Editing for respect in the world of #MeToo

Editing for respect in the world of #MeToo

April 27, 2018 By Graham Colton, Online News Association University of South Florida St. Petersburg Conferences

In 2018, The New York Times and The New Yorker both won Pulitzer Prizes for their coverage of the #MeToo movement. The prizes recognized the culmination of months of reporting on sexual misconduct that stretched from Capitol Hill to Hollywood.

The movement has brought more and more stories of assault to light, and journalists covering these stories need to approach them with care and respect. These stories must be told with sensitivity, and this responsibility lies with editors as well as reporters.

That’s the message Laura Browning, executive editor of the A.V. Club, and Sara Ziegler, general editor of FiveThirtyEight, delivered at the 2018 ACES national conference. Their session addressed using precise language that respects survivors of sexual misconduct.

Browning and Ziegler noted these distinctions:

"Rape is a form of sexual assault, but not all assault is rape,” Browning said. “Assault can occur when there is a lack of consent,” regardless of the reason, Browning added.

Harvey Weinstein and other powerful men have been accused of assault throughout the #MeToo movement.

Graham Me Too A1 Graham Blog Photo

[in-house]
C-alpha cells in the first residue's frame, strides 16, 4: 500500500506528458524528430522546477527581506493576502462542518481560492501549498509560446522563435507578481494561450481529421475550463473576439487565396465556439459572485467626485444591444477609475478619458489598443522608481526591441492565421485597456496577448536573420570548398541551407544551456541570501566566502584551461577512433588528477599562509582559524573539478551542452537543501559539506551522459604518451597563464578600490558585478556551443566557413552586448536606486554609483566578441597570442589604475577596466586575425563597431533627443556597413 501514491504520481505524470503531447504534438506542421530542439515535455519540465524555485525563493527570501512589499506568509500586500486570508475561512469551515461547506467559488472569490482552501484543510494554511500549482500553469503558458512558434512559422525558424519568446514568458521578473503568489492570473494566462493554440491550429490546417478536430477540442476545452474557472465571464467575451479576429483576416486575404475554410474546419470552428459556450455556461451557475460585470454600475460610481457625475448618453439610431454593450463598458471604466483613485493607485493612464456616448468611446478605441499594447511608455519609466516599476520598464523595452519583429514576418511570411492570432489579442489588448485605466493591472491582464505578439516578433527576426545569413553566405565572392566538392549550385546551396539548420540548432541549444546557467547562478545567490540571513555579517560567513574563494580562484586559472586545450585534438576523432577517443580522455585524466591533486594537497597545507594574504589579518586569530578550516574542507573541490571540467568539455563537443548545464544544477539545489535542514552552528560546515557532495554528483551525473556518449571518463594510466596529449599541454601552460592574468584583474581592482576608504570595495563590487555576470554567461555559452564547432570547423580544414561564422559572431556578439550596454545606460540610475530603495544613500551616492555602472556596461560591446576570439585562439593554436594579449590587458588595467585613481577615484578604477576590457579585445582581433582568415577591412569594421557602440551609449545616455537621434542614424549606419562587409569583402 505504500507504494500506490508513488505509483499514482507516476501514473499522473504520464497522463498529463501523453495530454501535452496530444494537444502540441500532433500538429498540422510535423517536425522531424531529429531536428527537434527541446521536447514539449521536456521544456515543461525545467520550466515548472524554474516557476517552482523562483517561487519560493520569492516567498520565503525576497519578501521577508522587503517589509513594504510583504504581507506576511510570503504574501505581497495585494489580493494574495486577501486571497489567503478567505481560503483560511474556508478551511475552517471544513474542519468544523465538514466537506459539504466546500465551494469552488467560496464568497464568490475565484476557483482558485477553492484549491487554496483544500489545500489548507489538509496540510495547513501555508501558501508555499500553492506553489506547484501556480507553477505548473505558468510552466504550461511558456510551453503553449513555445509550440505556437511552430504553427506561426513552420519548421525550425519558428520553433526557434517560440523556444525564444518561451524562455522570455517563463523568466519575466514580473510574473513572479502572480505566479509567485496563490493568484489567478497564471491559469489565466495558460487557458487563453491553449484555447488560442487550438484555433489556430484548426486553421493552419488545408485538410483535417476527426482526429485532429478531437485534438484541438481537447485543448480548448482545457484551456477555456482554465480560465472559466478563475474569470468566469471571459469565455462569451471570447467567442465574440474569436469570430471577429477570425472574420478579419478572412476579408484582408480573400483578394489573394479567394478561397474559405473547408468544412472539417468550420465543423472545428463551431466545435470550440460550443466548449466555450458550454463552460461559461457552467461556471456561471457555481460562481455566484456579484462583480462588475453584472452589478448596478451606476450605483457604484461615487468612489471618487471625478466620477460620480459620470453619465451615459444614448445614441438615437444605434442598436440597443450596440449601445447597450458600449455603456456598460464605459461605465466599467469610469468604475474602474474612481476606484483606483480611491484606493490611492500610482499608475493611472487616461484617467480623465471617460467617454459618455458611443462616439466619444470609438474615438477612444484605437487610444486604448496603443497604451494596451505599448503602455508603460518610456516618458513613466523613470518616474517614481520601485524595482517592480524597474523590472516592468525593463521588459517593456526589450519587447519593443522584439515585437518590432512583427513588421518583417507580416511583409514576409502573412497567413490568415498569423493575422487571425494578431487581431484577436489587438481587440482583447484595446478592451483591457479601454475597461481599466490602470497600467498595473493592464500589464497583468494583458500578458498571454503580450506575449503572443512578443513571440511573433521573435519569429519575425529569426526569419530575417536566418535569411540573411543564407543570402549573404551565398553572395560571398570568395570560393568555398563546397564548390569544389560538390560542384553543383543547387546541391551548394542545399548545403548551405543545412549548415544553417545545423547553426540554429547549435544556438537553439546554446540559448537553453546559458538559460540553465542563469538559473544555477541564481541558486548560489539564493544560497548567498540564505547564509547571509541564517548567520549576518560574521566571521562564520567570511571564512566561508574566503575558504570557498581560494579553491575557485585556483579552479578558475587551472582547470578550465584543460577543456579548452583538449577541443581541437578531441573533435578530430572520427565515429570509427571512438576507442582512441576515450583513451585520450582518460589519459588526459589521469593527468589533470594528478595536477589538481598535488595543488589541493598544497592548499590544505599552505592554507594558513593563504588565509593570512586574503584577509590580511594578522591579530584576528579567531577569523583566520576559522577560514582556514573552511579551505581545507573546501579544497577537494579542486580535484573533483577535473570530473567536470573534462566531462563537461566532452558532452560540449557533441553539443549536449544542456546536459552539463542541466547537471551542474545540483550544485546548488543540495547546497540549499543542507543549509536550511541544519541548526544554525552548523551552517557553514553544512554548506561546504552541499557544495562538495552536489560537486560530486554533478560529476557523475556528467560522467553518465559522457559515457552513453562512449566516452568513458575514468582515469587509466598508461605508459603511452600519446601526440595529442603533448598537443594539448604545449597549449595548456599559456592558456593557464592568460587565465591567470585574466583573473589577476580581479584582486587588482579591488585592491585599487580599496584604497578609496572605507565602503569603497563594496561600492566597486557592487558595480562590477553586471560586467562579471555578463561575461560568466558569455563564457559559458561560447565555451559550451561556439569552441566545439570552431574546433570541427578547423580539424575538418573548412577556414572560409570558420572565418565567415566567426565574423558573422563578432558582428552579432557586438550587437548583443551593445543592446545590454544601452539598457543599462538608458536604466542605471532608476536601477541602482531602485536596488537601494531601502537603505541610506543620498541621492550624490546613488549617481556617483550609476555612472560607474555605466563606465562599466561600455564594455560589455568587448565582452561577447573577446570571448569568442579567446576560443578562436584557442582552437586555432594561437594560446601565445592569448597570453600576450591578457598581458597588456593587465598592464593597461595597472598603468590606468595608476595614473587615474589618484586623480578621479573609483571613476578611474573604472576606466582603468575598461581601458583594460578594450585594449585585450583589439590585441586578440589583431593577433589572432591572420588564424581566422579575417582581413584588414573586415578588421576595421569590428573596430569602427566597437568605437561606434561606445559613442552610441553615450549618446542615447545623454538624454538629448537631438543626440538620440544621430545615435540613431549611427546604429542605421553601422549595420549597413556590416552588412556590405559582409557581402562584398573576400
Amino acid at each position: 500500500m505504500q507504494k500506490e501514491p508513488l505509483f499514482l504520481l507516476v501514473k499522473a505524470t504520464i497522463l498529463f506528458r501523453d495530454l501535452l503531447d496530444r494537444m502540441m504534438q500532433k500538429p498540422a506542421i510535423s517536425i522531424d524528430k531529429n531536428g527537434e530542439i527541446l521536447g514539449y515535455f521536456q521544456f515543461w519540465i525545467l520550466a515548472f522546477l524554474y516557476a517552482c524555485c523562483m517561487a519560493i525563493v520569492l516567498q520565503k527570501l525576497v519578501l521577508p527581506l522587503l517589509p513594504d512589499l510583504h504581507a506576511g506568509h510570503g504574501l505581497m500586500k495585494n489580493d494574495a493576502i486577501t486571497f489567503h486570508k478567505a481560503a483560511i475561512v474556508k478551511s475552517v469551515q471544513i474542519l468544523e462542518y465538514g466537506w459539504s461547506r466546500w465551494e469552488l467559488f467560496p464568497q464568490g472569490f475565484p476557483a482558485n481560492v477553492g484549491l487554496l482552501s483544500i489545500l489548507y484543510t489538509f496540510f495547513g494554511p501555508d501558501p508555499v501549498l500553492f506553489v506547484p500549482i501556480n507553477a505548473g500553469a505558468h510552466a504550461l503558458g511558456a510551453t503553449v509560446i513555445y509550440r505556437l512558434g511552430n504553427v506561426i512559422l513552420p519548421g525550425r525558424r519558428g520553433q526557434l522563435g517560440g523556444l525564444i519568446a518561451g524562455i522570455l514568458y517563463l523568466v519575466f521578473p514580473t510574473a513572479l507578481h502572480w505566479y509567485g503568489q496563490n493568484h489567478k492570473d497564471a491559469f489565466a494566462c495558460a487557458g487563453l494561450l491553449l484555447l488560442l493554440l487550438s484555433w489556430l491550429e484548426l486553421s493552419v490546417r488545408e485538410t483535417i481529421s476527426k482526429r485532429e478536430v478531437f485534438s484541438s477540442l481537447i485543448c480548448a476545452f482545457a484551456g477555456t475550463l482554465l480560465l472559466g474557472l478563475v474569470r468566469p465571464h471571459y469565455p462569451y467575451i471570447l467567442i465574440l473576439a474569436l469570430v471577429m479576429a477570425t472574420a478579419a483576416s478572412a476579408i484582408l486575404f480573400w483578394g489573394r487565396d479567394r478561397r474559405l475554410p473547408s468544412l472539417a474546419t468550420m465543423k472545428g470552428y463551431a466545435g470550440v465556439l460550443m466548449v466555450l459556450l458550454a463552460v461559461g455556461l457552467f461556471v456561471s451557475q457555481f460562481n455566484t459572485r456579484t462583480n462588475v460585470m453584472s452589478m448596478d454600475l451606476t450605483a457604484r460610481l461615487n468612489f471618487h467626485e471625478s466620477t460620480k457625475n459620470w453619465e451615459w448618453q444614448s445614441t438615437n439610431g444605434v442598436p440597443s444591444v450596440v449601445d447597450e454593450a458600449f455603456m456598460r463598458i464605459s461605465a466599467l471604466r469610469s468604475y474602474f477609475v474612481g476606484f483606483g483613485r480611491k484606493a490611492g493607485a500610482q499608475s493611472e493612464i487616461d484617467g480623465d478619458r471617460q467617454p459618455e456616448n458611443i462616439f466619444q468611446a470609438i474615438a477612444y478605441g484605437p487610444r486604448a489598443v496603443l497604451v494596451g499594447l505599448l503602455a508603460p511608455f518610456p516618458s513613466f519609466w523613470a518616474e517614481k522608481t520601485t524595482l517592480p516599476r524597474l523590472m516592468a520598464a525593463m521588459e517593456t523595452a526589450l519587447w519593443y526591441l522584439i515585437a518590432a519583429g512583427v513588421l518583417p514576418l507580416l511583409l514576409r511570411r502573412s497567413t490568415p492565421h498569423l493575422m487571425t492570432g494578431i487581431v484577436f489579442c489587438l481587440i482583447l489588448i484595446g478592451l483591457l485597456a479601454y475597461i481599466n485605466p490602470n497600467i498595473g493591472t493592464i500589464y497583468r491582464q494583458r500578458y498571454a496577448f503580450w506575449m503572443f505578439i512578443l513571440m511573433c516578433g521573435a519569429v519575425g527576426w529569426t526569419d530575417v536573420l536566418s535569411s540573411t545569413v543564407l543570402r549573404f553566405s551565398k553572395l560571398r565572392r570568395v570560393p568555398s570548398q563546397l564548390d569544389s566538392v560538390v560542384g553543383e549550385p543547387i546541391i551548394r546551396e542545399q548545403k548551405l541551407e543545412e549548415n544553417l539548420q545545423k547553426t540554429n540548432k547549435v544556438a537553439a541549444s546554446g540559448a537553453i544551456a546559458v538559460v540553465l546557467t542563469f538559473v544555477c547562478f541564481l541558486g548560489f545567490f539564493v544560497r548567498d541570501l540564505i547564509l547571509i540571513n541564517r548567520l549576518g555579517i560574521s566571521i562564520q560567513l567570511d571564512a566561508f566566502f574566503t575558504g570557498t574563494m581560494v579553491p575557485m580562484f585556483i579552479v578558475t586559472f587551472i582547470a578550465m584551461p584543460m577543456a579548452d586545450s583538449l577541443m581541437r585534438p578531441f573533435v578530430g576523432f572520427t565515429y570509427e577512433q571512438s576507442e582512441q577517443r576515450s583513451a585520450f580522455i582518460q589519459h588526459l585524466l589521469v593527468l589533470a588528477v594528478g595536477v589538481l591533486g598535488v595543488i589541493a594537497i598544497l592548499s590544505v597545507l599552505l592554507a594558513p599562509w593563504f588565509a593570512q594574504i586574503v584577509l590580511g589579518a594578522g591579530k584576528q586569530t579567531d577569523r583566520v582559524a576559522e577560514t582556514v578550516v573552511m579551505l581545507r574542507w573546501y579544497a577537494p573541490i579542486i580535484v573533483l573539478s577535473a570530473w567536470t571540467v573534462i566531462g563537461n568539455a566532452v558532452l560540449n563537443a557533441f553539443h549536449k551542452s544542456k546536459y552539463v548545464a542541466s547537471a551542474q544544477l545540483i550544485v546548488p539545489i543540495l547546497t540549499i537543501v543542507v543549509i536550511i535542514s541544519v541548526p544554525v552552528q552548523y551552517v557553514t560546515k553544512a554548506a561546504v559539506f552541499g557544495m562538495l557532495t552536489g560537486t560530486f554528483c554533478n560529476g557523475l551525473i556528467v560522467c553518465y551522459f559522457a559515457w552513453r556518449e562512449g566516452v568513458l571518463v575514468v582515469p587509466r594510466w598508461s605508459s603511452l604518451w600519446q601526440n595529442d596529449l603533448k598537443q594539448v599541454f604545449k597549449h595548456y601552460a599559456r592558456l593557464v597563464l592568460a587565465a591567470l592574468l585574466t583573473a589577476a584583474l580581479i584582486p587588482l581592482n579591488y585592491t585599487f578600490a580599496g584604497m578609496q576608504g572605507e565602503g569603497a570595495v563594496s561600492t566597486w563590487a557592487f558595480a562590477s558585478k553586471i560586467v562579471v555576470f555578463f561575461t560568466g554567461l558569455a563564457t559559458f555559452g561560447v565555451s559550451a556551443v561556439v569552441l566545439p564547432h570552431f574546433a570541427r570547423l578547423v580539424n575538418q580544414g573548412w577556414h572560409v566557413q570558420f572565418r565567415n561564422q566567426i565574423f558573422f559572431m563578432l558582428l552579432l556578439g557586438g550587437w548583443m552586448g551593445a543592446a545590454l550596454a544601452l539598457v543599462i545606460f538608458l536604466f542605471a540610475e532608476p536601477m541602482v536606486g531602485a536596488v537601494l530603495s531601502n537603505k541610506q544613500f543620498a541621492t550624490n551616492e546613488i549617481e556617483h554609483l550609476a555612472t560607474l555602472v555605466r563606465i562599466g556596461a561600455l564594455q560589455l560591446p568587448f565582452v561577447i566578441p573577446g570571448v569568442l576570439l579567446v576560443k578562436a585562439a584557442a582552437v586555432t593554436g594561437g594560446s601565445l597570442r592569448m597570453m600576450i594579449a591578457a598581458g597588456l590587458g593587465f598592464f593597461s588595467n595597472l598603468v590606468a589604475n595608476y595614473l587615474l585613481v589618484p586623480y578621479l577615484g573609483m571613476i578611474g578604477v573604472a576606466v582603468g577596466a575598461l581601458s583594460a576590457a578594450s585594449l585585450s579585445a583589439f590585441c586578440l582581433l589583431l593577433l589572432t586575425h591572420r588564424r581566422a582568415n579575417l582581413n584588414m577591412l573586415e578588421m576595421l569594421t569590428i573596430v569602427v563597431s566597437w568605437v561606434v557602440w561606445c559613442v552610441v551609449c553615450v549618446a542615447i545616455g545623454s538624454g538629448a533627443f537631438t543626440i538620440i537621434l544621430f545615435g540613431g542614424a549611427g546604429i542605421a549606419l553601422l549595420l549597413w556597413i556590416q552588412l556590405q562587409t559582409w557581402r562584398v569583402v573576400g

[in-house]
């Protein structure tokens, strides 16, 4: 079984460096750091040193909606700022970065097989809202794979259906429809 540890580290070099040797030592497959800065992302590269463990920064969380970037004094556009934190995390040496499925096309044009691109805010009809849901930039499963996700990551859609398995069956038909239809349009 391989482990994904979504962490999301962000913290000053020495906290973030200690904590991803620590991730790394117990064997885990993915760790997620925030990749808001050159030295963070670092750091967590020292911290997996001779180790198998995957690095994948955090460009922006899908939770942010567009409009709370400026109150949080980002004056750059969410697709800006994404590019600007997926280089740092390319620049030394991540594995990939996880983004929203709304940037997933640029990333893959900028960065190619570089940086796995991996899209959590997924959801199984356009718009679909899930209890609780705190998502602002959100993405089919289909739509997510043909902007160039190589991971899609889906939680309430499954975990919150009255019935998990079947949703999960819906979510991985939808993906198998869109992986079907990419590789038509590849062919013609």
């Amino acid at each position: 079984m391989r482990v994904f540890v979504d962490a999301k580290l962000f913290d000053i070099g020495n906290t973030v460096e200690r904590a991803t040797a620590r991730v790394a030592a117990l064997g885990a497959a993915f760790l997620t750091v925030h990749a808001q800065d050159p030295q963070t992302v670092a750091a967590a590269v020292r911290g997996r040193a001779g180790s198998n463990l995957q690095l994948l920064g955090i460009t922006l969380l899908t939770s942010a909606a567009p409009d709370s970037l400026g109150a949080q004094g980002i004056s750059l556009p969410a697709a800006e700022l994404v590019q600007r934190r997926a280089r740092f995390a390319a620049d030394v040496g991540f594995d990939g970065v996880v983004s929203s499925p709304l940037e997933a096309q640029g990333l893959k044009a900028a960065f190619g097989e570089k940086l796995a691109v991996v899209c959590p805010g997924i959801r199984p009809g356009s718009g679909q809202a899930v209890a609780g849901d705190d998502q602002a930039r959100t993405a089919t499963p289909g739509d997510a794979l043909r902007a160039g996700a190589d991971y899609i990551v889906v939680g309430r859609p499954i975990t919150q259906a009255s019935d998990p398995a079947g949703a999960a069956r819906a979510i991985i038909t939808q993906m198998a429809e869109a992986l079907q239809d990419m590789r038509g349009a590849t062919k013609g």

ONA USFSP/Graham Colton Magazine covers featuring articles related to the #MeToo movement.

All of these terms can be used to describe different kinds of sexual misconduct.

Some words that raise “yellow flags” when describing sexual misconduct are “brave,” “violent,” “convicted” and “trauma.” Editors can use these words in stories about sexual misconduct, but they should do so with caution.

“The point of reporting these stories is speaking truth to power,” Browning said.

That means focusing not only on individuals but the systems and organizations within which those individuals exert their power.

Speaking truth to power is different than writing a story to ruin an alleged perpetrator’s life, Browning said. But she emphasized the importance of framing rape as a problem with the perpetrators, rather than the survivors.

Browning and Ziegler also stressed the need to share the responsibility for covering stories about sexual misconduct.

Anyone who edits respectfully can edit a piece about misconduct. Editors’ backgrounds and experiences don’t have to match those of the subjects of their stories.

Header Photo: ONA USFSP/Graham Colton

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